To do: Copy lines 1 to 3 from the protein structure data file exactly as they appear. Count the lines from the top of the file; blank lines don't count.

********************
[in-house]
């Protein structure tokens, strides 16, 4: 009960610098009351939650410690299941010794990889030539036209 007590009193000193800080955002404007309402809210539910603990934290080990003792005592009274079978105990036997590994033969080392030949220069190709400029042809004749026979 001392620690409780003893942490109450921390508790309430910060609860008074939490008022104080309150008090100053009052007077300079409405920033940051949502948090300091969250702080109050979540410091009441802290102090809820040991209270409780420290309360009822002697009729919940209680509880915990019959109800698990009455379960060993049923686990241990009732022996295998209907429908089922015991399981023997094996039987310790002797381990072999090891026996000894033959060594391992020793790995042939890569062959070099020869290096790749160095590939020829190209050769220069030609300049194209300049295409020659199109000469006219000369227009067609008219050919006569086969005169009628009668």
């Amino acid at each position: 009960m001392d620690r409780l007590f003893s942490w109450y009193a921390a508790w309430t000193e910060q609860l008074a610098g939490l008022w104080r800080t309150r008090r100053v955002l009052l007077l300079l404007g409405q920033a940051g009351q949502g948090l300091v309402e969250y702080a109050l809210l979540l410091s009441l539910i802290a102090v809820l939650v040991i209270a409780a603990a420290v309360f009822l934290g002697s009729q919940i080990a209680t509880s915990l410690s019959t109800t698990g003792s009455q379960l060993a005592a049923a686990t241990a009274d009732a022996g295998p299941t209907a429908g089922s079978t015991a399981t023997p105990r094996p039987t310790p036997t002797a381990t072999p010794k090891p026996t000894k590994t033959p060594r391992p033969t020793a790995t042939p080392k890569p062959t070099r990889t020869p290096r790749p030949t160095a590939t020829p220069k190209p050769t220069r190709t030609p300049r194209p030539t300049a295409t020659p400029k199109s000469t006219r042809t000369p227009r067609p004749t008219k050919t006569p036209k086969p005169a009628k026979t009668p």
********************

[in-house]
């Protein structure tokens, strides 16, 4: 009960610098009351939650410690299941010794990889030539036209 007590009193000193800080955002404007309402809210539910603990934290080990003792005592009274079978105990036997590994033969080392030949220069190709400029042809004749026979 001392620690409780003893942490109450921390508790309430910060609860008074939490008022104080309150008090100053009052007077300079409405920033940051949502948090300091969250702080109050979540410091009441802290102090809820040991209270409780420290309360009822002697009729919940209680509880915990019959109800698990009455379960060993049923686990241990009732022996295998209907429908089922015991399981023997094996039987310790002797381990072999090891026996000894033959060594391992020793790995042939890569062959070099020869290096790749160095590939020829190209050769220069030609300049194209300049295409020659199109000469006219000369227009067609008219050919006569086969005169009628009668």
């Amino acid at each position: 009960m001392d620690r409780l007590f003893s942490w109450y009193a921390a508790w309430t000193e910060q609860l008074a610098g939490l008022w104080r800080t309150r008090r100053v955002l009052l007077l300079l404007g409405q920033a940051g009351q949502g948090l300091v309402e969250y702080a109050l809210l979540l410091s009441l539910i802290a102090v809820l939650v040991i209270a409780a603990a420290v309360f009822l934290g002697s009729q919940i080990a209680t509880s915990l410690s019959t109800t698990g003792s009455q379960l060993a005592a049923a686990t241990a009274d009732a022996g295998p299941t209907a429908g089922s079978t015991a399981t023997p105990r094996p039987t310790p036997t002797a381990t072999p010794k090891p026996t000894k590994t033959p060594r391992p033969t020793a790995t042939p080392k890569p062959t070099r990889t020869p290096r790749p030949t160095a590939t020829p220069k190209p050769t220069r190709t030609p300049r194209p030539t300049a295409t020659p400029k199109s000469t006219r042809t000369p227009r067609p004749t008219k050919t006569p036209k086969p005169a009628k026979t009668p």